Counter-Memories: Glenn North & Staci Pratt | Kansas City
The conversation series Counter-Memories investigates a number of international monuments and places of remembrance whose symbolic significance often reveals a great deal about our relationship to history. The Goethe-Institutes in North America, the Goethe Pop Up Kansas City, the Thomas Mann House, and Onassis LA convene artists, activists, and intellectuals for illustrated virtual conversations around historical memory.
Watch the Kansas City episode about the Levi Harrington Memorial Marker here.
About the Place of Remembrance
Levi Harrington was a 23-year old Black man, who became a victim of a racial terror lynching when he was brutally lynched by a white mob of at least 300 people in Kansas City, Missouri in 1882. Harrington's story is only one out of numerous racial terror lynchings that took place after Reconstruction across the US. In 2018, 136 years after Harrington’s brutal death, a memorial marker was installed by the Community Remembrance Project of Missouri to commemorate Harrington and to rectify a lack of recognition of lynching and racial conflict in Missouri. It was the first marker, which publicly remembers a victim of a lynching in Kansas City.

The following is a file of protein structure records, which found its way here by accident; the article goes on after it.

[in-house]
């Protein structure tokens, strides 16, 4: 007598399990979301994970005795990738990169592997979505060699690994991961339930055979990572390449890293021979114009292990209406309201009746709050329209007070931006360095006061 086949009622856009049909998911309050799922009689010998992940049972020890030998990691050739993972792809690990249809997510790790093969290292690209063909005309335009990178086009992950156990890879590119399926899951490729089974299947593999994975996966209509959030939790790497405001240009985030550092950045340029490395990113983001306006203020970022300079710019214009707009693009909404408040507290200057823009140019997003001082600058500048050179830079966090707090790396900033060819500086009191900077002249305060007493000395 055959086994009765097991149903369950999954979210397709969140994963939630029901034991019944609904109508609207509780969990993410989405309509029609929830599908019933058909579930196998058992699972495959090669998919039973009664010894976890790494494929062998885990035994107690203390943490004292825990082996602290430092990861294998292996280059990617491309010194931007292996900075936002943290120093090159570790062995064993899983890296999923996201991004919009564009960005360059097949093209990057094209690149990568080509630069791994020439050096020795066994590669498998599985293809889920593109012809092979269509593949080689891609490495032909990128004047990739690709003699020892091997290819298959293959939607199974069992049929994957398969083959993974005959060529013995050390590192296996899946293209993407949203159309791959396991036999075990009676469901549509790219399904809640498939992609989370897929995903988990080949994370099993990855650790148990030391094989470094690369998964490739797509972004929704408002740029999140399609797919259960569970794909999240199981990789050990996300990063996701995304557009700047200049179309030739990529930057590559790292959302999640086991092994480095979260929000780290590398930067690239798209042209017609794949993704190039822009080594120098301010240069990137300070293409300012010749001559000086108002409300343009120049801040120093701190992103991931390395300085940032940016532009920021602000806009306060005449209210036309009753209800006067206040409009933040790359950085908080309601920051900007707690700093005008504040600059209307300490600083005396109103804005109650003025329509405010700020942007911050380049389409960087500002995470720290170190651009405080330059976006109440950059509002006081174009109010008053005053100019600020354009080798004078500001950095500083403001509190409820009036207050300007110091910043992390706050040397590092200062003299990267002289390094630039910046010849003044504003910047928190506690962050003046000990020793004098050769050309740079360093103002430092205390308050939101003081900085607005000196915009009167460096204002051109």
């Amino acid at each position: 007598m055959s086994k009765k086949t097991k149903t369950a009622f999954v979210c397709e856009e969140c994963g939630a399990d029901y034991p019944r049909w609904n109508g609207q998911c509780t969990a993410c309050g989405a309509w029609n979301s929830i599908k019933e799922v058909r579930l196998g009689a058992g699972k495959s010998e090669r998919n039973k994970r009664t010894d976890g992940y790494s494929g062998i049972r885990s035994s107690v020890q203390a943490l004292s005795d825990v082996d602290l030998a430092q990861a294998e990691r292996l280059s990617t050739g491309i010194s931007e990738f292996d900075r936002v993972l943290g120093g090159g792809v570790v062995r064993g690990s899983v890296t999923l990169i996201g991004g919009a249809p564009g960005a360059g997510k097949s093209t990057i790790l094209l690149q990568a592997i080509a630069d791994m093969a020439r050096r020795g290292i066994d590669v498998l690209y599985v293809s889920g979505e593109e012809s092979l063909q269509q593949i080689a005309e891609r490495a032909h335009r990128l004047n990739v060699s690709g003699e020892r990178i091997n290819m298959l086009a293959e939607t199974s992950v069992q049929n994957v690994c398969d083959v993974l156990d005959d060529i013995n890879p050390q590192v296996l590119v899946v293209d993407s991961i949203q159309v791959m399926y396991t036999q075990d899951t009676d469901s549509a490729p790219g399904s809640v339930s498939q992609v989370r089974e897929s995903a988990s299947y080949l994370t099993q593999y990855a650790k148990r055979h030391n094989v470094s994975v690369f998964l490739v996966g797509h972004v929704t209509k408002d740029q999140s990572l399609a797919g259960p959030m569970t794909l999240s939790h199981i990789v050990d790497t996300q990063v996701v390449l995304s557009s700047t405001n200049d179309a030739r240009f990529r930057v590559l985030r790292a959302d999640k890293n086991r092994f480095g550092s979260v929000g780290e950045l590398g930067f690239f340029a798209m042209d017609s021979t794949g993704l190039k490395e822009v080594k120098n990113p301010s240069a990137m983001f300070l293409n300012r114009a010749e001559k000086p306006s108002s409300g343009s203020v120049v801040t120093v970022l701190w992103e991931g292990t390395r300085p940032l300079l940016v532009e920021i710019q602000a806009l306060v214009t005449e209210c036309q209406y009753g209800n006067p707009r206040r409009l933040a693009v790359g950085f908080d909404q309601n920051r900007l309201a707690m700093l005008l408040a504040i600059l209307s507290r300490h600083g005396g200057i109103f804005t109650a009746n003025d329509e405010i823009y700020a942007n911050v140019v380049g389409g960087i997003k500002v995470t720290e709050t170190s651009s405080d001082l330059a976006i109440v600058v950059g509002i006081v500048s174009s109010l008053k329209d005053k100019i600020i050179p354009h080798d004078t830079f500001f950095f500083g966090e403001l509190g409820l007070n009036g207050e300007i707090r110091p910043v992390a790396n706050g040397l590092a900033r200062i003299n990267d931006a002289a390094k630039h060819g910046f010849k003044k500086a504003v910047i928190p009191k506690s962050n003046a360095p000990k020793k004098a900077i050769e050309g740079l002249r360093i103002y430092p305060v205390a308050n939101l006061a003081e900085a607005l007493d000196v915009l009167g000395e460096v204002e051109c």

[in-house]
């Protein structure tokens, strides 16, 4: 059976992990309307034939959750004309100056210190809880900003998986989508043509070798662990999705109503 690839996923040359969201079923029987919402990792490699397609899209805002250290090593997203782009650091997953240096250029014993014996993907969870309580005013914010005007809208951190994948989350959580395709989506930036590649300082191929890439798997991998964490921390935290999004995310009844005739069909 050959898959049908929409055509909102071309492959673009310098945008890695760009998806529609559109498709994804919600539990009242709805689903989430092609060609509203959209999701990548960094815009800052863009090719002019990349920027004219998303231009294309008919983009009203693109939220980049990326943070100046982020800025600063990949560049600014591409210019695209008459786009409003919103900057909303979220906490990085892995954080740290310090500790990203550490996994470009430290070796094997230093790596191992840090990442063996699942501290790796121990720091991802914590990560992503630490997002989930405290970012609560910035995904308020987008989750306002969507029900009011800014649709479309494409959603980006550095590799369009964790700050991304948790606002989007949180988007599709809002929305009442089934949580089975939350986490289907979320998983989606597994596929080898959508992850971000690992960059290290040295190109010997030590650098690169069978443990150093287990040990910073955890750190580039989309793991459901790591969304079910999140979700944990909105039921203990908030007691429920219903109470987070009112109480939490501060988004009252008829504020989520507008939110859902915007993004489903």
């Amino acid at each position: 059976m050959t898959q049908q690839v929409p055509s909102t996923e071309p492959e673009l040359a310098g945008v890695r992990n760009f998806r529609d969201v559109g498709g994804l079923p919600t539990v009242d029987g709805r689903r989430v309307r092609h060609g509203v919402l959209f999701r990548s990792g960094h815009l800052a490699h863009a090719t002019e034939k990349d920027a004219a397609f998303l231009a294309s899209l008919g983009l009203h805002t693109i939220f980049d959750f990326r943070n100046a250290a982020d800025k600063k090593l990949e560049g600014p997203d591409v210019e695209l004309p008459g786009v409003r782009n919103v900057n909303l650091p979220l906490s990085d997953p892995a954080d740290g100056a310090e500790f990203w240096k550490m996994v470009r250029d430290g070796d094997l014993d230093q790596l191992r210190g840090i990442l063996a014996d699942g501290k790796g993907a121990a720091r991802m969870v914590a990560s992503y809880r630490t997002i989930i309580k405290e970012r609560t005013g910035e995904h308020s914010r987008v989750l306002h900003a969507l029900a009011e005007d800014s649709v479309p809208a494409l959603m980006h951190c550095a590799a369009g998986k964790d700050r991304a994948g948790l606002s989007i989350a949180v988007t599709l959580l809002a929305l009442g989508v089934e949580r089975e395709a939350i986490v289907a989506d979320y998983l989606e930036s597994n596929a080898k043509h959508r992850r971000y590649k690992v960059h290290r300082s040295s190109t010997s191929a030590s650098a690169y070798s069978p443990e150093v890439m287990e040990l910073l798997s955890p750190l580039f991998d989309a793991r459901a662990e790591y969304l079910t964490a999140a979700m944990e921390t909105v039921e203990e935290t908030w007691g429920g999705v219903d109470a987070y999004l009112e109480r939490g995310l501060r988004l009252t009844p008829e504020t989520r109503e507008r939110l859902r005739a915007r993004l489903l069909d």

The memorial marker has already been vandalized twice since its installation 18 months ago. In June of this year, amidst Black Lives Matter protests spurred by George Floyd’s death, it was cut from its pole and thrown off a nearby cliff. The pole that once held the marker is now the only physical remainder of the monument — making this place of remembrance and the vandalism it suffered a special place of (non-)remembrance, or even a place where remembrance is confronted with denial. The Community Remembrance Project of Missouri refers to the vandalism in the following way: ”The attack on the marker represents a violent denial of truth and the very right of Black communities and other communities of color to proclaim it. It is a hate crime”.
This Counter-Memories episode centers around the story of the Levi Harrington Memorial Marker as an example of how a local initiative in Kansas City is attempting to remember the countless victims of lynchings and create historical memory. Its comprised of a conversation between Glenn North and Staci Pratt, the two founders of the Community Remembrance Project of Missouri and journalist Amira El Ahl. Their conversation will be enriched through spoken word performances and illustrated with videos, images, and archival material.
About the speakers
Price: Free admission